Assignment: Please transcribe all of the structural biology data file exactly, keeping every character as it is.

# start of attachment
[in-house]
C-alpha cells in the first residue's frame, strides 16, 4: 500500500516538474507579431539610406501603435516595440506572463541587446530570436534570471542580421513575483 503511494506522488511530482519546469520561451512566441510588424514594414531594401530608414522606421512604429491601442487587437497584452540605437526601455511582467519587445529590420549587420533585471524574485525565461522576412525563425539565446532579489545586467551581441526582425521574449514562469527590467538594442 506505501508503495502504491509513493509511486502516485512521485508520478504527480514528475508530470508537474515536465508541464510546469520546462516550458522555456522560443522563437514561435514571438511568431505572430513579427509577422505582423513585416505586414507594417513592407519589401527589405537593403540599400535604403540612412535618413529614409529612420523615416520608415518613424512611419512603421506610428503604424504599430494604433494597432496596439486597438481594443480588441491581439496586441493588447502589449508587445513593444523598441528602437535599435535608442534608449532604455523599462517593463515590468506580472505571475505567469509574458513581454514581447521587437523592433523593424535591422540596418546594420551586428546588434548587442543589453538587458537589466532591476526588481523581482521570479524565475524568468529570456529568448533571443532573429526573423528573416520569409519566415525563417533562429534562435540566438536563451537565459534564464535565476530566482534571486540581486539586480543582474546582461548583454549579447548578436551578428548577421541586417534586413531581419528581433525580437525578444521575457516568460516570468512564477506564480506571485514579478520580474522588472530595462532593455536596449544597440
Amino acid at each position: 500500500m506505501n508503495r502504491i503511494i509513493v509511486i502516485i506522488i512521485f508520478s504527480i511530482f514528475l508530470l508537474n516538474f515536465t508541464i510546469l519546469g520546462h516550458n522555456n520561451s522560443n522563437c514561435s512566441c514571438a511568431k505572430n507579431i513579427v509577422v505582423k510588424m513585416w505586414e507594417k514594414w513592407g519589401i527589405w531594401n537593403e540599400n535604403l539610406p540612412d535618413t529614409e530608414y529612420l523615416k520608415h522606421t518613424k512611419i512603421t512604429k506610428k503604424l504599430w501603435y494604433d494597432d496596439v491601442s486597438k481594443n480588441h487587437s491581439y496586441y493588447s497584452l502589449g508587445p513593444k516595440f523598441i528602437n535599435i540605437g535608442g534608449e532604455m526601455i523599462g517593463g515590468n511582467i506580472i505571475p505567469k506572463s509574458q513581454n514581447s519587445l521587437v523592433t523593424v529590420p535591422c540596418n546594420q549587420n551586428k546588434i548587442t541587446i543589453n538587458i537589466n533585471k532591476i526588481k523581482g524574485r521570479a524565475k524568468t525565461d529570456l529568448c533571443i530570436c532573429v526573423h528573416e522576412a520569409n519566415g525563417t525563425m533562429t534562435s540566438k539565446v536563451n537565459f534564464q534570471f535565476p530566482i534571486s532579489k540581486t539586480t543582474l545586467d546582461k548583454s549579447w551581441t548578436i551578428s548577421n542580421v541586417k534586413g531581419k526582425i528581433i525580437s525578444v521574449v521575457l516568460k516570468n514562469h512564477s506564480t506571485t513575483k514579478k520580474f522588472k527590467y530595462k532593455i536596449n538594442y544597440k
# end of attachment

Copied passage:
[in-house]
C-alpha cells in the first residue's frame, strides 16, 4: 500500500516538474507579431539610406501603435516595440506572463541587446530570436534570471542580421513575483 503511494506522488511530482519546469520561451512566441510588424514594414531594401530608414522606421512604429491601442487587437497584452540605437526601455511582467519587445529590420549587420533585471524574485525565461522576412525563425539565446532579489545586467551581441526582425521574449514562469527590467538594442 506505501508503495502504491509513493509511486502516485512521485508520478504527480514528475508530470508537474515536465508541464510546469520546462516550458522555456522560443522563437514561435514571438511568431505572430513579427509577422505582423513585416505586414507594417513592407519589401527589405537593403540599400535604403540612412535618413529614409529612420523615416520608415518613424512611419512603421506610428503604424504599430494604433494597432496596439486597438481594443480588441491581439496586441493588447502589449508587445513593444523598441528602437535599435535608442534608449532604455523599462517593463515590468506580472505571475505567469509574458513581454514581447521587437523592433523593424535591422540596418546594420551586428546588434548587442543589453538587458537589466532591476526588481523581482521570479524565475524568468529570456529568448533571443532573429526573423528573416520569409519566415525563417533562429534562435540566438536563451537565459534564464535565476530566482534571486540581486539586480543582474546582461548583454549579447548578436551578428548577421541586417534586413531581419528581433525580437525578444521575457516568460516570468512564477506564480506571485514579478520580474522588472530595462532593455536596449544597440
Amino acid at each position: 500500500m506505501n508503495r502504491i503511494i509513493v509511486i502516485i506522488i512521485f508520478s504527480i511530482f514528475l508530470l508537474n516538474f515536465t508541464i510546469l519546469g520546462h516550458n522555456n520561451s522560443n522563437c514561435s512566441c514571438a511568431k505572430n507579431i513579427v509577422v505582423k510588424m513585416w505586414e507594417k514594414w513592407g519589401i527589405w531594401n537593403e540599400n535604403l539610406p540612412d535618413t529614409e530608414y529612420l523615416k520608415h522606421t518613424k512611419i512603421t512604429k506610428k503604424l504599430w501603435y494604433d494597432d496596439v491601442s486597438k481594443n480588441h487587437s491581439y496586441y493588447s497584452l502589449g508587445p513593444k516595440f523598441i528602437n535599435i540605437g535608442g534608449e532604455m526601455i523599462g517593463g515590468n511582467i506580472i505571475p505567469k506572463s509574458q513581454n514581447s519587445l521587437v523592433t523593424v529590420p535591422c540596418n546594420q549587420n551586428k546588434i548587442t541587446i543589453n538587458i537589466n533585471k532591476i526588481k523581482g524574485r521570479a524565475k524568468t525565461d529570456l529568448c533571443i530570436c532573429v526573423h528573416e522576412a520569409n519566415g525563417t525563425m533562429t534562435s540566438k539565446v536563451n537565459f534564464q534570471f535565476p530566482i534571486s532579489k540581486t539586480t543582474l545586467d546582461k548583454s549579447w551581441t548578436i551578428s548577421n542580421v541586417k534586413g531581419k526582425i528581433i525580437s525578444v521574449v521575457l516568460k516570468n514562469h512564477s506564480t506571485t513575483k514579478k520580474f522588472k527590467y530595462k532593455i536596449n538594442y544597440k